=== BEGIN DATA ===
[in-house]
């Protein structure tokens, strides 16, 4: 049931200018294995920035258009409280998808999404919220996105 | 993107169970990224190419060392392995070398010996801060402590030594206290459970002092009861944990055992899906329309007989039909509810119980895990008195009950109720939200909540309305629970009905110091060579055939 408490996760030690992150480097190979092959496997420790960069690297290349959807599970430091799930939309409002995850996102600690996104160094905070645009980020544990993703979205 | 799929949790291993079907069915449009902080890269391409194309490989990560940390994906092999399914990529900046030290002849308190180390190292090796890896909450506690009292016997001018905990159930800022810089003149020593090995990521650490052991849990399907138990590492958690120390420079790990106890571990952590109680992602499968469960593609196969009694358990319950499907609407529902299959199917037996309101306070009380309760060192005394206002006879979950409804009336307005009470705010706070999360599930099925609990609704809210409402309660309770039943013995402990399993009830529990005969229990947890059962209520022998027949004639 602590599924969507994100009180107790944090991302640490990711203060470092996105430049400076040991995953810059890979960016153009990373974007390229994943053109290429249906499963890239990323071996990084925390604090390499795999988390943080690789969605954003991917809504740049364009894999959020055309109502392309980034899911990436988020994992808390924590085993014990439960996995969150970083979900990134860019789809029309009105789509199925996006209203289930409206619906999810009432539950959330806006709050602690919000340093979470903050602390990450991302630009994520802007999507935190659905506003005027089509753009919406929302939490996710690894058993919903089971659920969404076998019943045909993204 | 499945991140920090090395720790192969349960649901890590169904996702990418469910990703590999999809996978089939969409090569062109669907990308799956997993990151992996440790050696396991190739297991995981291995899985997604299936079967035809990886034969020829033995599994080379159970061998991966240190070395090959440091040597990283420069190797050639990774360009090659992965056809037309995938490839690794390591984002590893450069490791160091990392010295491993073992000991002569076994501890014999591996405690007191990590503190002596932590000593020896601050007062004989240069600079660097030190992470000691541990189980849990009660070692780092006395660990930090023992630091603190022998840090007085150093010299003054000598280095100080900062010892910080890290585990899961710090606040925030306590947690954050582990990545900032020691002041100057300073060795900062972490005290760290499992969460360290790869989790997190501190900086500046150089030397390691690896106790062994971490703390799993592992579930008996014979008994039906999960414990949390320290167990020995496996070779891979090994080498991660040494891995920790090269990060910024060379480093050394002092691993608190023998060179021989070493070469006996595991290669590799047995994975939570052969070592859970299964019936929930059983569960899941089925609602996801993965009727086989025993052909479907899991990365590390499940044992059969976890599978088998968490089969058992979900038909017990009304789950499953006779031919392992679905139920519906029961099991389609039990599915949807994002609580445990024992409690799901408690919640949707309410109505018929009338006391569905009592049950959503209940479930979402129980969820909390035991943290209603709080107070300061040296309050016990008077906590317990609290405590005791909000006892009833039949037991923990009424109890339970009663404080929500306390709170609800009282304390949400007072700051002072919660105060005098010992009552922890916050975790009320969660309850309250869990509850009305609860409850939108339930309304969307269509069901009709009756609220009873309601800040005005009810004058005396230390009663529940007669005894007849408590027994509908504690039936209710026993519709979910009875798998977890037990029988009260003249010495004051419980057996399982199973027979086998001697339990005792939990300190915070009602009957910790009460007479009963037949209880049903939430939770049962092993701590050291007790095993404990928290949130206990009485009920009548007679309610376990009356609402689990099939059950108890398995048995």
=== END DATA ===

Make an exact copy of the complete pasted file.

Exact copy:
[in-house]
């Protein structure tokens, strides 16, 4: 049931200018294995920035258009409280998808999404919220996105 | 993107169970990224190419060392392995070398010996801060402590030594206290459970002092009861944990055992899906329309007989039909509810119980895990008195009950109720939200909540309305629970009905110091060579055939 408490996760030690992150480097190979092959496997420790960069690297290349959807599970430091799930939309409002995850996102600690996104160094905070645009980020544990993703979205 | 799929949790291993079907069915449009902080890269391409194309490989990560940390994906092999399914990529900046030290002849308190180390190292090796890896909450506690009292016997001018905990159930800022810089003149020593090995990521650490052991849990399907138990590492958690120390420079790990106890571990952590109680992602499968469960593609196969009694358990319950499907609407529902299959199917037996309101306070009380309760060192005394206002006879979950409804009336307005009470705010706070999360599930099925609990609704809210409402309660309770039943013995402990399993009830529990005969229990947890059962209520022998027949004639 602590599924969507994100009180107790944090991302640490990711203060470092996105430049400076040991995953810059890979960016153009990373974007390229994943053109290429249906499963890239990323071996990084925390604090390499795999988390943080690789969605954003991917809504740049364009894999959020055309109502392309980034899911990436988020994992808390924590085993014990439960996995969150970083979900990134860019789809029309009105789509199925996006209203289930409206619906999810009432539950959330806006709050602690919000340093979470903050602390990450991302630009994520802007999507935190659905506003005027089509753009919406929302939490996710690894058993919903089971659920969404076998019943045909993204 | 499945991140920090090395720790192969349960649901890590169904996702990418469910990703590999999809996978089939969409090569062109669907990308799956997993990151992996440790050696396991190739297991995981291995899985997604299936079967035809990886034969020829033995599994080379159970061998991966240190070395090959440091040597990283420069190797050639990774360009090659992965056809037309995938490839690794390591984002590893450069490791160091990392010295491993073992000991002569076994501890014999591996405690007191990590503190002596932590000593020896601050007062004989240069600079660097030190992470000691541990189980849990009660070692780092006395660990930090023992630091603190022998840090007085150093010299003054000598280095100080900062010892910080890290585990899961710090606040925030306590947690954050582990990545900032020691002041100057300073060795900062972490005290760290499992969460360290790869989790997190501190900086500046150089030397390691690896106790062994971490703390799993592992579930008996014979008994039906999960414990949390320290167990020995496996070779891979090994080498991660040494891995920790090269990060910024060379480093050394002092691993608190023998060179021989070493070469006996595991290669590799047995994975939570052969070592859970299964019936929930059983569960899941089925609602996801993965009727086989025993052909479907899991990365590390499940044992059969976890599978088998968490089969058992979900038909017990009304789950499953006779031919392992679905139920519906029961099991389609039990599915949807994002609580445990024992409690799901408690919640949707309410109505018929009338006391569905009592049950959503209940479930979402129980969820909390035991943290209603709080107070300061040296309050016990008077906590317990609290405590005791909000006892009833039949037991923990009424109890339970009663404080929500306390709170609800009282304390949400007072700051002072919660105060005098010992009552922890916050975790009320969660309850309250869990509850009305609860409850939108339930309304969307269509069901009709009756609220009873309601800040005005009810004058005396230390009663529940007669005894007849408590027994509908504690039936209710026993519709979910009875798998977890037990029988009260003249010495004051419980057996399982199973027979086998001697339990005792939990300190915070009602009957910790009460007479009963037949209880049903939430939770049962092993701590050291007790095993404990928290949130206990009485009920009548007679309610376990009356609402689990099939059950108890398995048995």